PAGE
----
I talk with hundreds of executives every year, and one thing I find that so many of the ones who are unhappy with their situations do is say “no” to opportunities. They say no to the very idea of exploring opportunities.
What got me thinking about this?
I was playing golf yesterday with a friend who, now retired, worked as head of sales for a pharmaceuticals sales and distribution company. He shared between shots how he was elevated the equivalent of fours levels because he was a fantastic salesman. He didn’t feel ready or at all in his comfort zone which such a jump, but “Why on earth would I say no to such a dream opportunity?” he asked me.
Why indeed. If they are going to have faith in you, why wouldn’t you have faith in yourself?
Just say “no” to the idea of saying no to exploring options.
We talked about how people place limits on what they can achieve by always finding reasons to say no to opportunities and to even putting themselves in position to be offered opportunities.
They focus on the obstacles.
You can always find valid reasons not to do something. In the case of careers, people feel constrained by having a commute under an hour, so everything they pursue needs to be in that circle. But why not move if the job is what you want, what will help you achieve your career desires? One can come up with reasons not to move, but if you listen to those reasons your career goals become difficult or even impossible to achieve.
Some are overly focused on having a shiny title. Silly. One company’s Director is another’s SVP. Forget titles.
Others fear moving from a brand name big company to a smaller company because of “how it would look.” Only your mother is watching you that closely, and she probably just wants you to be happy. Sometimes what you need to be happy, or to gain the experience needed for your next step, is at a smaller company. Go there and crush it.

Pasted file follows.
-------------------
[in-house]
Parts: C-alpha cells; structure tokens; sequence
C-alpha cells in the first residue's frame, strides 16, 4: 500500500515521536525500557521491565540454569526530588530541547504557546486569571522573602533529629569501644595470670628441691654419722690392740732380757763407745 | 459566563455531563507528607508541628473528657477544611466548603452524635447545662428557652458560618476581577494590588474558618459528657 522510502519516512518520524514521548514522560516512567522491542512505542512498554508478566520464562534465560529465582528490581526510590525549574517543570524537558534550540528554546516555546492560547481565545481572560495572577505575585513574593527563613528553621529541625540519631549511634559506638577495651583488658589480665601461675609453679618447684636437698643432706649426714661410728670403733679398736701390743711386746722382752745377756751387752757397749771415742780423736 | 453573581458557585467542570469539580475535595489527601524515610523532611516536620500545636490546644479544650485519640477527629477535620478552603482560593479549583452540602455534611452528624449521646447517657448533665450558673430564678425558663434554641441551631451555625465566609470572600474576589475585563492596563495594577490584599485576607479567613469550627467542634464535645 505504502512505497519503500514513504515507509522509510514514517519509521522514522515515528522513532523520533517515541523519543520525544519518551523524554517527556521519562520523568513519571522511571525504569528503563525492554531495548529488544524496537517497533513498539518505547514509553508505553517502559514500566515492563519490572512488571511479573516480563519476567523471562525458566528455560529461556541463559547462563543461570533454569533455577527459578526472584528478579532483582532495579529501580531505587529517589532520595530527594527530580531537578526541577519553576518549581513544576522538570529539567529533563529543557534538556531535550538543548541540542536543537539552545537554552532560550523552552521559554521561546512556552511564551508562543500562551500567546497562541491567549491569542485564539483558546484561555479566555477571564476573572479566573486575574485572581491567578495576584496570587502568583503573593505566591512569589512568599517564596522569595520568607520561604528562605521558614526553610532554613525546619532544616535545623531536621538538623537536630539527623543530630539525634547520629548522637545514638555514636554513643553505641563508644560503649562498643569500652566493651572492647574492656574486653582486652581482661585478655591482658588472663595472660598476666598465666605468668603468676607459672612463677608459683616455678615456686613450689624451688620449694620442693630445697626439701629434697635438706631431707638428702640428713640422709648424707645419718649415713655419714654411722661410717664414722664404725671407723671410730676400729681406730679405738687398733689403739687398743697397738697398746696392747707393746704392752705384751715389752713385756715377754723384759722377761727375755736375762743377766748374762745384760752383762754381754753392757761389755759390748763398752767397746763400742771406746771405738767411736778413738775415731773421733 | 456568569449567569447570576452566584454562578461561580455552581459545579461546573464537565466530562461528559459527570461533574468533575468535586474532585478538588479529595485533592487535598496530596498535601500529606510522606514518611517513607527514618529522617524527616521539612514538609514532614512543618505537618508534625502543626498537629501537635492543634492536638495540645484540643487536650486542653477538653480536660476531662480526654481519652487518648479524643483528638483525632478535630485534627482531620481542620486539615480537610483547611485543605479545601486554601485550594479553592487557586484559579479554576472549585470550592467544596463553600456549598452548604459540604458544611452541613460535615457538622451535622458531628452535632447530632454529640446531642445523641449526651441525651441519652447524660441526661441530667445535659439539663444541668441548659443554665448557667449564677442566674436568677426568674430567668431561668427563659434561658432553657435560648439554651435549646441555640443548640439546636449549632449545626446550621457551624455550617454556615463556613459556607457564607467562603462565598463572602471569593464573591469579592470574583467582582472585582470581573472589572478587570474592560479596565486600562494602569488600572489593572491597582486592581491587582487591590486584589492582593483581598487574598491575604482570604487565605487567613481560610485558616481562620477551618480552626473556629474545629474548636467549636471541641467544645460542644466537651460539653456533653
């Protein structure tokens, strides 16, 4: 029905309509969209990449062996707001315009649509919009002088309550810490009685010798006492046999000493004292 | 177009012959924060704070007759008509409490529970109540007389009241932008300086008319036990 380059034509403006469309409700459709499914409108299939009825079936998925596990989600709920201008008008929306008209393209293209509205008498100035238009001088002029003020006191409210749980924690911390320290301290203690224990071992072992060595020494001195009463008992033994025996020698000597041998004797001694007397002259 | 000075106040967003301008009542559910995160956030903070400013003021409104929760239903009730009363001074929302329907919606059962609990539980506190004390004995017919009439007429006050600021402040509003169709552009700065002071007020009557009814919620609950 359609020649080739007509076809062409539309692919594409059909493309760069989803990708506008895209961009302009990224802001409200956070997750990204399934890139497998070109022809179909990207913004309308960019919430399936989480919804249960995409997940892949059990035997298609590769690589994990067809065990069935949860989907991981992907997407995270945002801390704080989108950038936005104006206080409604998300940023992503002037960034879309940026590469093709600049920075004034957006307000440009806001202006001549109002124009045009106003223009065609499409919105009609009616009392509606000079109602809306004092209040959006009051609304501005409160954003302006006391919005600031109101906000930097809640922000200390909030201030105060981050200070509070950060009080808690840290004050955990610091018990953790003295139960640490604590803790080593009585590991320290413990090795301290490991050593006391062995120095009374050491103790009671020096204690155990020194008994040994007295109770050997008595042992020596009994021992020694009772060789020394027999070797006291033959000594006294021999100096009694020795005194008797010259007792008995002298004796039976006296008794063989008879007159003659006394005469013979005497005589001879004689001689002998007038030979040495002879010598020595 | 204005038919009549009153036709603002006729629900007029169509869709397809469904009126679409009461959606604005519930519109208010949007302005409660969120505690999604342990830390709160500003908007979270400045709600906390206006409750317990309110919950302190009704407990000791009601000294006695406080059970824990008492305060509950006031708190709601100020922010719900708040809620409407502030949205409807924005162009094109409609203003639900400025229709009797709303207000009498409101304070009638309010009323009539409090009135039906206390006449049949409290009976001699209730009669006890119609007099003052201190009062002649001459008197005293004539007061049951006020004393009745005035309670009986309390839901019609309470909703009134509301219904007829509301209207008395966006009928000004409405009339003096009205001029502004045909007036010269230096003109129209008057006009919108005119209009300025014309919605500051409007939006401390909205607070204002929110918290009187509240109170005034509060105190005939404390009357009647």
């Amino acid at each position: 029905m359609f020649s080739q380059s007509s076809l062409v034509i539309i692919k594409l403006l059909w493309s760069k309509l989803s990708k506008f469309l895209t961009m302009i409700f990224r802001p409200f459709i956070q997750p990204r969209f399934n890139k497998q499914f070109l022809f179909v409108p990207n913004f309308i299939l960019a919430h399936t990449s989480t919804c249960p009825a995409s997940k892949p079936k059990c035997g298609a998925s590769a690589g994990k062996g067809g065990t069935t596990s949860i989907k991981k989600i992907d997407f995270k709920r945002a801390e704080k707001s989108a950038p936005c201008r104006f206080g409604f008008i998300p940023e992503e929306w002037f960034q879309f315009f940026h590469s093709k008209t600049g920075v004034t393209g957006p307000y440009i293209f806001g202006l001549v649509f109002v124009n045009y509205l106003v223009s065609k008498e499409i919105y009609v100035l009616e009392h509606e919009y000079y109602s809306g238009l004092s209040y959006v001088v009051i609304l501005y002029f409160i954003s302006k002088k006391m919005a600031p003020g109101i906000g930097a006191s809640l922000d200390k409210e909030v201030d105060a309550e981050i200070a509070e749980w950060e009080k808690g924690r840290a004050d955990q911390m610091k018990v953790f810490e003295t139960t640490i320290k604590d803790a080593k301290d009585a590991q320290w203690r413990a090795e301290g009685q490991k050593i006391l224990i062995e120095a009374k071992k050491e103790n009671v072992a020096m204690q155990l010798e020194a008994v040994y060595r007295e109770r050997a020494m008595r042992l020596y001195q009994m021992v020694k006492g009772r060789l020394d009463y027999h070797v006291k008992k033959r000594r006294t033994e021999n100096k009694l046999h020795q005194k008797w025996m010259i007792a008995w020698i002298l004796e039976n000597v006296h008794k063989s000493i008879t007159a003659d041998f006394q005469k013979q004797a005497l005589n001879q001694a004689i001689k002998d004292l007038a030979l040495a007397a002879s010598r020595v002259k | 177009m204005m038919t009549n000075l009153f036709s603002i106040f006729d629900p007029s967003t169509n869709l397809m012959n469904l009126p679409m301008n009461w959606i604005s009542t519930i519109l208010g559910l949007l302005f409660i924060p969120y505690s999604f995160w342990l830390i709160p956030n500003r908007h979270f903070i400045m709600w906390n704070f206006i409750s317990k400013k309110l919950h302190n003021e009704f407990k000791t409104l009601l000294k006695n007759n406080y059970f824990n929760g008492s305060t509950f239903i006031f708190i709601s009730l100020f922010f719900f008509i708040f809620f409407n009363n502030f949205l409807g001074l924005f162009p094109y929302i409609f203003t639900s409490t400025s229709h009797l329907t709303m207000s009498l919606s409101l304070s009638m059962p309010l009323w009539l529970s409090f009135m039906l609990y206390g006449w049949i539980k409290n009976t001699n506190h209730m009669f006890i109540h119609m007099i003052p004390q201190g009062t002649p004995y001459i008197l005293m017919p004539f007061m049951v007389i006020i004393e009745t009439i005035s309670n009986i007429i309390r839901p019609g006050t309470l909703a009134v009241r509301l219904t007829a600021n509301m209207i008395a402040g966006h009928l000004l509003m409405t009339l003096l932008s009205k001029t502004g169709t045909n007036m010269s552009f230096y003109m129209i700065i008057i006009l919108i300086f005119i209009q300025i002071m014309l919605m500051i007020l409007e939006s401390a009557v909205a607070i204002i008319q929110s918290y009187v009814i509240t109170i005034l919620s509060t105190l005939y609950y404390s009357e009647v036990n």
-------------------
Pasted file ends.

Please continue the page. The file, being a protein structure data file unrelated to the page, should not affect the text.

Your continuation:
You find it appealing to be your own boss and grow something from the beginning? Then you should go into franchising. We hear so many success stories in this area! It’s a great way to be in control and show what you’ve got. How will it look to be the main person in a small operation? It’ll look amazing! You’d be running it and building something wonderful!
My friend couldn’t believe how many people he’s encountered who told him they would have refused such a promotion because they wouldn’t be ready and would probably fail. To them we both would say not to limit yourself by a feeling of lack of preparation! Don’t be one of those people who only applies if they check all the boxes. If you check them all you aren’t stretching yourself enough.
If you’re open to more things, more things will present themselves to you. Pursue opportunities. Talk about your options. You don’t need to walk every path, but if you are always talking about your options you’ll never become someone who regrets their lack of options.
Those obstacles that have you saying “no” to even the idea of exploring your options can be worked out. Don’t dwell on them. Saying “yes” to finding out what options you have is the first step in finding your Next Great Next.
Want to discuss? You have the option to reach out and contact me… .
Mark Anderson is ExecuNet's president and chief economist. An Arjay Miller Scholar, Mark received his MBA from Stanford University and a BA in economics from Yale University. He joined ExecuNet in 1993, with extensive marketing and new product and business development experience, having served as president and founder of A&M Associates, an investment management firm. Mark's corporate leadership experience includes several senior marketing and financial positions with RCA Global Communications (a GE subsidiary) and American Can Company.
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